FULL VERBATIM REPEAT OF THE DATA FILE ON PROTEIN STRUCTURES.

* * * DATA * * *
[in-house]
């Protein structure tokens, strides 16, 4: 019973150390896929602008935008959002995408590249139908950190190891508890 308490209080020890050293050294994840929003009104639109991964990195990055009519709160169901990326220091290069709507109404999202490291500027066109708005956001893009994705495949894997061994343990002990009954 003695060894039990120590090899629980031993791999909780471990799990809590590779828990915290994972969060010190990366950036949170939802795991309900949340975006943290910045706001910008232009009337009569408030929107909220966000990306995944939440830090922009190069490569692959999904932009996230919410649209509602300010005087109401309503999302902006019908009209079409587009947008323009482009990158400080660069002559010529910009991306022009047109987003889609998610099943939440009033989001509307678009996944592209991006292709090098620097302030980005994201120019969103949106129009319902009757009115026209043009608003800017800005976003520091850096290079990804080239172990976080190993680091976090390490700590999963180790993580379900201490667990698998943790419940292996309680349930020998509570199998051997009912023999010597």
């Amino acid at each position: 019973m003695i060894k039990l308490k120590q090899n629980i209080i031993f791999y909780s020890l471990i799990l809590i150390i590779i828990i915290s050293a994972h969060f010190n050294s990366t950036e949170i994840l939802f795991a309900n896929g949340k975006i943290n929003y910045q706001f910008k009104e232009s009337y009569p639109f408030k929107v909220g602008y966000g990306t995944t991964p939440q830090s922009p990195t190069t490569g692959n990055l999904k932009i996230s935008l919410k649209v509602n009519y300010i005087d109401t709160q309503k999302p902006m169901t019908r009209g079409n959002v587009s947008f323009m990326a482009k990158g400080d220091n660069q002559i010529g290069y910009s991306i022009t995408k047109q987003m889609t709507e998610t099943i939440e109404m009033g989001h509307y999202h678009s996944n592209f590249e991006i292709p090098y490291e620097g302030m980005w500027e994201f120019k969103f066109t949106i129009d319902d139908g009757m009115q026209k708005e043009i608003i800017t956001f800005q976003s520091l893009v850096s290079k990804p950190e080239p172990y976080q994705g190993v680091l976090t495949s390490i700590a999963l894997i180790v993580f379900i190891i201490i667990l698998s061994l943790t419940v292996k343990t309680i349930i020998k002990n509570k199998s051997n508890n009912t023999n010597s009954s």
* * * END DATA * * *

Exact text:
[in-house]
């Protein structure tokens, strides 16, 4: 019973150390896929602008935008959002995408590249139908950190190891508890 308490209080020890050293050294994840929003009104639109991964990195990055009519709160169901990326220091290069709507109404999202490291500027066109708005956001893009994705495949894997061994343990002990009954 003695060894039990120590090899629980031993791999909780471990799990809590590779828990915290994972969060010190990366950036949170939802795991309900949340975006943290910045706001910008232009009337009569408030929107909220966000990306995944939440830090922009190069490569692959999904932009996230919410649209509602300010005087109401309503999302902006019908009209079409587009947008323009482009990158400080660069002559010529910009991306022009047109987003889609998610099943939440009033989001509307678009996944592209991006292709090098620097302030980005994201120019969103949106129009319902009757009115026209043009608003800017800005976003520091850096290079990804080239172990976080190993680091976090390490700590999963180790993580379900201490667990698998943790419940292996309680349930020998509570199998051997009912023999010597």
């Amino acid at each position: 019973m003695i060894k039990l308490k120590q090899n629980i209080i031993f791999y909780s020890l471990i799990l809590i150390i590779i828990i915290s050293a994972h969060f010190n050294s990366t950036e949170i994840l939802f795991a309900n896929g949340k975006i943290n929003y910045q706001f910008k009104e232009s009337y009569p639109f408030k929107v909220g602008y966000g990306t995944t991964p939440q830090s922009p990195t190069t490569g692959n990055l999904k932009i996230s935008l919410k649209v509602n009519y300010i005087d109401t709160q309503k999302p902006m169901t019908r009209g079409n959002v587009s947008f323009m990326a482009k990158g400080d220091n660069q002559i010529g290069y910009s991306i022009t995408k047109q987003m889609t709507e998610t099943i939440e109404m009033g989001h509307y999202h678009s996944n592209f590249e991006i292709p090098y490291e620097g302030m980005w500027e994201f120019k969103f066109t949106i129009d319902d139908g009757m009115q026209k708005e043009i608003i800017t956001f800005q976003s520091l893009v850096s290079k990804p950190e080239p172990y976080q994705g190993v680091l976090t495949s390490i700590a999963l894997i180790v993580f379900i190891i201490i667990l698998s061994l943790t419940v292996k343990t309680i349930i020998k002990n509570k199998s051997n508890n009912t023999n010597s009954s």